In conversation with a journalist a few days back, I was asked what tricks I knew that would help build self confidence – he said that he had been discussing this with a number of other people, in preparation for an article he was writing on the subject. I suggested to him that self-confidence “tricks” are like trying to stop a damn bursting with a sticking plaster and that, no doubt, he had been at the receiving end of a lot of the usual nonsense that passes for conventional wisdom when it comes to building self-confidence.

Why would you not have absolute and unshakeable confidence in yourself anyway? If you don’t believe in yourself no one else will. The problem with attempting to build self-confidence in the face of daily factual evidence to the contrary will leave you ending up feeling worse about yourself, your qualities and your capabilities than you did in the first place. For example, if you’re afraid of public speaking, psyching yourself up before you take the stage by telling yourself that you’re a great public speaker, that you’re going to “knock ‘em dead” and that you’re going to exude self-confidence once you walk onto the stage, will have absolutely no effect when the lights go down and it’s your moment to speak. If you’ve been crap at it for years, no amount of telling yourself that you’re great will make you any less crap. In fact, that fact that you will be, once again, so crap, will not only confirm to you that you were right to think you were crap in the first place, it will make you feel that any efforts you made to talk yourself into self-confidence failed dismally – you’ll feel even worse.

The root cause of people’s lack of so-called self confidence lies not in the evidence of their daily lives but in a self-belief system that was constructed for them during their formative years by those who were important to them – parents and peers. As adults, the negative evidence of their daily lives is the result of their own behaviour which is dictated by their belief system. In other words, your adult life is a self-fulfilling prophecy! But this is only true if you’re prepared to listen to what my clients call the “little voice in your head” that whispers (or sometimes shouts) “no you can’t!”

Unfortunately, years of psychological research point to the fact that, as normal adults, our default state of mind is constantly paying attention to those voices – we are constantly tripping ourselves up, constantly reconfirming that we were right to believe ourselves to be crap in the first place. But it’s all a charade, our subconscious mind is shadow-boxing with the memories of childhood events that made us feel good or bad about ourselves. They’re not real and they’re certainly not happening in the only place and time you actually have to be at your very best – the here and now.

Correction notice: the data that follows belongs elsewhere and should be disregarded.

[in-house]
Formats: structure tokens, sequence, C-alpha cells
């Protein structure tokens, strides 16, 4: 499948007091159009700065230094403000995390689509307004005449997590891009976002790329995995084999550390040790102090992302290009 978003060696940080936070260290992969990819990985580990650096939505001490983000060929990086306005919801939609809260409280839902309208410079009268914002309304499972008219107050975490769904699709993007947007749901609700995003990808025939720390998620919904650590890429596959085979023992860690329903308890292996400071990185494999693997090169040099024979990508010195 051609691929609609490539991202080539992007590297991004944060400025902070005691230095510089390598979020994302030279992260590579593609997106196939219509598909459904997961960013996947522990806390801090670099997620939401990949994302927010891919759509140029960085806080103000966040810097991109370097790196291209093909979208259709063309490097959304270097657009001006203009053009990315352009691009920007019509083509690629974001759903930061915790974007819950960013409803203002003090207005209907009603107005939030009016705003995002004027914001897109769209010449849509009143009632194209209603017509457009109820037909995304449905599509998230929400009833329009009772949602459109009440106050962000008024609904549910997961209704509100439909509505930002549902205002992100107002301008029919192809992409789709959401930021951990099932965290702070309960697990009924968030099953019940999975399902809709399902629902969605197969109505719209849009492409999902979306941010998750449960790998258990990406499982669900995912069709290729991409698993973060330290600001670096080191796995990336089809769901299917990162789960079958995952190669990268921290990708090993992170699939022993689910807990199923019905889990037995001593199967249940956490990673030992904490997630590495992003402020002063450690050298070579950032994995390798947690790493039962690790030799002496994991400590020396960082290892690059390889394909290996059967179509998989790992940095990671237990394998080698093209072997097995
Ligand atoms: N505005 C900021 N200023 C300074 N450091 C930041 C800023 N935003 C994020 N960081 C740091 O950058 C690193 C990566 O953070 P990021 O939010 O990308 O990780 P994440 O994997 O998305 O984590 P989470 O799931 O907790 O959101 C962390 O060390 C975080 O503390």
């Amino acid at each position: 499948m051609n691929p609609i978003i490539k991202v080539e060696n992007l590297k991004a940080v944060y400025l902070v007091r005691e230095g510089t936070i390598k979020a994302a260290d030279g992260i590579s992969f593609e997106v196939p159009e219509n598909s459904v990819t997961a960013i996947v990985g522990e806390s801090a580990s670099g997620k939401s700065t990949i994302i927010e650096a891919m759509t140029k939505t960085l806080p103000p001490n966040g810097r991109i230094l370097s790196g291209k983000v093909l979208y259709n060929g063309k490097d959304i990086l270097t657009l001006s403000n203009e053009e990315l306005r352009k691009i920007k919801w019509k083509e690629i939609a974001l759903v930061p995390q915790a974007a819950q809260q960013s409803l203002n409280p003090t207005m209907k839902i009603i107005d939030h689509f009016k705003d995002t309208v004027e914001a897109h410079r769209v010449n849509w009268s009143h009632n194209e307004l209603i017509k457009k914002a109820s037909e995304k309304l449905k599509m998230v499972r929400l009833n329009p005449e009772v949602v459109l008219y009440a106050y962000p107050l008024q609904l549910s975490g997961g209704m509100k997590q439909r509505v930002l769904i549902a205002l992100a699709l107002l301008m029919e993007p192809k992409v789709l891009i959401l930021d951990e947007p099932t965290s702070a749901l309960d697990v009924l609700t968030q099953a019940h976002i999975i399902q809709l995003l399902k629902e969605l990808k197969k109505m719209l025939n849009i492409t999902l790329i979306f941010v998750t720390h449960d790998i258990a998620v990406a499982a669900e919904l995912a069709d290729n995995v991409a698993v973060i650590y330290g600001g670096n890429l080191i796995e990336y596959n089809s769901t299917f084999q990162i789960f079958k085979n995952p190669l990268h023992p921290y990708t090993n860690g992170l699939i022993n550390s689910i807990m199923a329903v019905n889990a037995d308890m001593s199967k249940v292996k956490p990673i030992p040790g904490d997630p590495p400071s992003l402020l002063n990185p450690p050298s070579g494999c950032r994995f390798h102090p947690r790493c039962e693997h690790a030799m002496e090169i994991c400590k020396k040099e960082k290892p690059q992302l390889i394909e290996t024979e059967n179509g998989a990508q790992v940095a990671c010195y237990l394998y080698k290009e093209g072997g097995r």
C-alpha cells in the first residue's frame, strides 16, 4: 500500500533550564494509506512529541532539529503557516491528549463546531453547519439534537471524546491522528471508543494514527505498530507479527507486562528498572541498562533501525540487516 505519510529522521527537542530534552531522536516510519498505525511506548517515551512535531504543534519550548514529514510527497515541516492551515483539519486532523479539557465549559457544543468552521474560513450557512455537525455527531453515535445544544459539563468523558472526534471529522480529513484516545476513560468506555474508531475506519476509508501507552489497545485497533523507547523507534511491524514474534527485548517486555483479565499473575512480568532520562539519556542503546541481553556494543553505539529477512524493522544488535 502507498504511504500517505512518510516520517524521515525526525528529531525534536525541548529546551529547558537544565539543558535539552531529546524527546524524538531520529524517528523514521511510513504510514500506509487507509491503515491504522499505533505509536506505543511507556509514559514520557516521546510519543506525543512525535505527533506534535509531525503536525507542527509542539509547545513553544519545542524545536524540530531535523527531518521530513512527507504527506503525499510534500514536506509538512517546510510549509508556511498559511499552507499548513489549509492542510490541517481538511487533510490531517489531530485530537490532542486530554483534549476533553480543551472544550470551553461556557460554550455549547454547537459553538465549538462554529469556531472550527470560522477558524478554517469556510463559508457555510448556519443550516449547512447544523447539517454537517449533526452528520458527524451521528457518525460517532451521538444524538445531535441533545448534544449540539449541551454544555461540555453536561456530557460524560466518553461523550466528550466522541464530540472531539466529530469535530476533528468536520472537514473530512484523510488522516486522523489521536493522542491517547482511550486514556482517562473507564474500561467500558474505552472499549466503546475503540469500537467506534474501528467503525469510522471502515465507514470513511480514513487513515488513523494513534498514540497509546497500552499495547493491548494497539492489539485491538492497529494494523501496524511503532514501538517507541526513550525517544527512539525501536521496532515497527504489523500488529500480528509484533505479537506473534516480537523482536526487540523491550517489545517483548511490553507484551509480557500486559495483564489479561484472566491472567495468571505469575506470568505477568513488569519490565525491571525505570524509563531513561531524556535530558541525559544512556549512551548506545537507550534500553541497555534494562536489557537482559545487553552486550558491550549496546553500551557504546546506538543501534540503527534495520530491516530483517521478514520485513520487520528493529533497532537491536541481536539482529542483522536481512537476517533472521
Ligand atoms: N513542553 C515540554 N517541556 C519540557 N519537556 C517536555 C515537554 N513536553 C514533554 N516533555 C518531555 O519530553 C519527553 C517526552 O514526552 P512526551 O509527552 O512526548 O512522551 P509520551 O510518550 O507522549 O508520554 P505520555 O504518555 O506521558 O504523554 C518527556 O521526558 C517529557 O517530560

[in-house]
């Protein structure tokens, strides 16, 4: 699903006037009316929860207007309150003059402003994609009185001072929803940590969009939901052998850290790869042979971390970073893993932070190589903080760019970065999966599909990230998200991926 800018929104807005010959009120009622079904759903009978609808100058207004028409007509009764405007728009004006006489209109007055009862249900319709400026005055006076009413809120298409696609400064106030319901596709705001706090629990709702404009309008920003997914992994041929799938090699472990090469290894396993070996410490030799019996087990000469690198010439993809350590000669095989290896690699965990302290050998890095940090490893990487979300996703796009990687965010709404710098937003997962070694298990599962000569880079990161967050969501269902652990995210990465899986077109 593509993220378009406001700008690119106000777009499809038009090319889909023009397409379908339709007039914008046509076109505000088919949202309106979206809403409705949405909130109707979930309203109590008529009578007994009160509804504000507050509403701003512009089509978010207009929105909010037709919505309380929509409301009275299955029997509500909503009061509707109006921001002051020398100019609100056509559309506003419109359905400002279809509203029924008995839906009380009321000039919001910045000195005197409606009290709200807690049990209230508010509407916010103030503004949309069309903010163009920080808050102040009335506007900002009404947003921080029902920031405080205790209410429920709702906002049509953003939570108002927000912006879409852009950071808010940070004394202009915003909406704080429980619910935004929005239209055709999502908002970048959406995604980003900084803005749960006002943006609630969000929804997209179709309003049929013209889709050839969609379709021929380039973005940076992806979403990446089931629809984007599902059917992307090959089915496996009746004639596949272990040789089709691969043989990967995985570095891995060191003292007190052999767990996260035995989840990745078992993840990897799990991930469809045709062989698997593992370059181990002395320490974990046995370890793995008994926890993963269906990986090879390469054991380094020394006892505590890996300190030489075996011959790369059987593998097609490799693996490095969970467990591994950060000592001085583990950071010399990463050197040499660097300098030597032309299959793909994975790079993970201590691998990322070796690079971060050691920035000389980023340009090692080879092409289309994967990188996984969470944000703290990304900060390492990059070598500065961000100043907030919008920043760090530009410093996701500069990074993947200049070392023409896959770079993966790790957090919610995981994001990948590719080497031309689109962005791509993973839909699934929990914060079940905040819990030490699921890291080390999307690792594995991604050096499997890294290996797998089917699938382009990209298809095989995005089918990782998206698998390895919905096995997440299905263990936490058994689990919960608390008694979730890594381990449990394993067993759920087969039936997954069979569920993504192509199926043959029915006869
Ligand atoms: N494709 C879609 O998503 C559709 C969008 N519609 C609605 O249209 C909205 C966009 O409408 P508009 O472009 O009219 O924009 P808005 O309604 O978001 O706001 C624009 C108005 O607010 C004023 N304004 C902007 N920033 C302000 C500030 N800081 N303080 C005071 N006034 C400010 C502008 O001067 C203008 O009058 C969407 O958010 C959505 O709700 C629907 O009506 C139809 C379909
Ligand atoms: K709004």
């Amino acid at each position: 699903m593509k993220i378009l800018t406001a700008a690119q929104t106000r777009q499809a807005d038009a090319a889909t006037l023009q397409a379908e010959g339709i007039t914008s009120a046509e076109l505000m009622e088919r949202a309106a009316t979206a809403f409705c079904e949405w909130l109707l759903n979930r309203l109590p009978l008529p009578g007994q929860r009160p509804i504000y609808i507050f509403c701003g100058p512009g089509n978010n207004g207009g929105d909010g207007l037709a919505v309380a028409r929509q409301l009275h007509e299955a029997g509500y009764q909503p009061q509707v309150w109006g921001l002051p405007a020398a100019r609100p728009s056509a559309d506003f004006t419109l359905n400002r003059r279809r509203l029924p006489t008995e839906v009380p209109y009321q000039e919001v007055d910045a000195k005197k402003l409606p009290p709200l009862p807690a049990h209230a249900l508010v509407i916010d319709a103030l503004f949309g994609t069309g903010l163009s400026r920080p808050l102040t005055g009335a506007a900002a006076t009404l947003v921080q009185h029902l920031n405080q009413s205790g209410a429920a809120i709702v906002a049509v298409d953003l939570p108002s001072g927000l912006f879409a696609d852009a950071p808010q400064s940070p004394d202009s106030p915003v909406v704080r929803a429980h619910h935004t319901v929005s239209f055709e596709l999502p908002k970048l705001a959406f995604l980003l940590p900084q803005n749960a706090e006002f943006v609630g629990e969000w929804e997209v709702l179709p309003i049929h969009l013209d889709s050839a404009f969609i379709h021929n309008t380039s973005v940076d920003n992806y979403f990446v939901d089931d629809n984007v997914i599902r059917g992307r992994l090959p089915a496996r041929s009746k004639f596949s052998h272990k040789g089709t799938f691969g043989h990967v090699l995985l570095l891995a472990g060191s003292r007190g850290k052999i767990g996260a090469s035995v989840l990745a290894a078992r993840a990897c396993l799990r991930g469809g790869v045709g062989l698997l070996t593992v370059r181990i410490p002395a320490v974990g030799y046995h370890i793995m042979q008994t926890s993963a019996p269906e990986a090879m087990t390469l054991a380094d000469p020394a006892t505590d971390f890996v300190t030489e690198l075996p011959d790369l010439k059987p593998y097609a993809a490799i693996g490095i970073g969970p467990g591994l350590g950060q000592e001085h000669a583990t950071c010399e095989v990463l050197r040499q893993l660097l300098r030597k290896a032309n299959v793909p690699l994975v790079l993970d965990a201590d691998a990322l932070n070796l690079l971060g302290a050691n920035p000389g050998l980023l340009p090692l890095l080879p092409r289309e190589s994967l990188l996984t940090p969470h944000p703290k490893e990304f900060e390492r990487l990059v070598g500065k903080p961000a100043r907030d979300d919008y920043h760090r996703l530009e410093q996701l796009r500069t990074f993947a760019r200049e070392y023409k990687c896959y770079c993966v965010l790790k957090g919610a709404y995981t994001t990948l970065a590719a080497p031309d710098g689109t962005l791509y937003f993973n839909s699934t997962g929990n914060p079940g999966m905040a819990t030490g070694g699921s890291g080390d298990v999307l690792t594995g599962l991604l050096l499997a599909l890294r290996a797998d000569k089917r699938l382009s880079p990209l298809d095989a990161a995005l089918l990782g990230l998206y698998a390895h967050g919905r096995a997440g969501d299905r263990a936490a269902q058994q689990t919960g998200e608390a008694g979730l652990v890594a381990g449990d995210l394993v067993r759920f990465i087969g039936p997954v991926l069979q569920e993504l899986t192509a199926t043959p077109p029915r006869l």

As a responsible adult, you have a choice – and, whether you know it or not, it’s a choice that you already make, every single day, moment to moment. You can choose to pay attention to those voices that create this illusion of lack of self-confidence – that’s your default setting. Or you can choose to pay attention to the reality of what is actually taking place in the here and now, uncoloured by your own preconceived notions about yourself. It’s a choice that you currently subconsciously make automatically in favour of your childhood voices. It’s a choice that you’re going to have to make consciously and deliberately if you want to free your inner potential and forget about this self-confidence nonsense.

You’ve got to choose to be present in the moment. If you’re present, you will have presence – the hallmark of all great people. If you have presence, you will be impressive and attractive – not just to those around you but, as modern science proves, you will attract into your life the things that you need to happen to enable you soar to the heights of success and abundance that any of us can achieve – and that definitely includes you! In order to make this deliberate choice, you need to know the difference between being present or being buried in your past. In other words, you need to experience what it’s like to be fully present. You can only do this using your five senses – the only interface that you have with the real world and, indeed, the only means that you have of paying attention to the present moment.

You need to experience this difference of state of mind at times and in places where it makes no difference – when nobody’s depending on you to make a speech, chat up that guy or girl at the bar, where nobody knows or cares what you’re doing. In other words, you need to find places and times to practice being present, so that you can get used to the difference and be able to be present when it really matters. A suggestion: set aside fifteen minutes every day or two to go for a walk – not to think things through but to clear your head and to see, feel, hear, smell and taste what’s passing you buy as you stroll. Don’t think about what’s passing by, don’t let your mind wander. Simply see, feel, hear, smell and taste each new experience for what it is, as it passes. This is the essence of presence. Presence of mind takes your mind’s attention of those negative voices and liberates you to be all that you can be in the here and now.

Author's Bio: 

Willie Horton, an Irish ex-accountant and ex-banker who has been working as a success coach to business leaders and sports people since 1996, has been living his dream in the French Alps since 2002. Each week his weekly Free Self-Help Video Seminar is received by thousands of people around the world. His acclaimed Self Help Online Workshop is being followed by people on four continents - they say that it's life-changing. More info: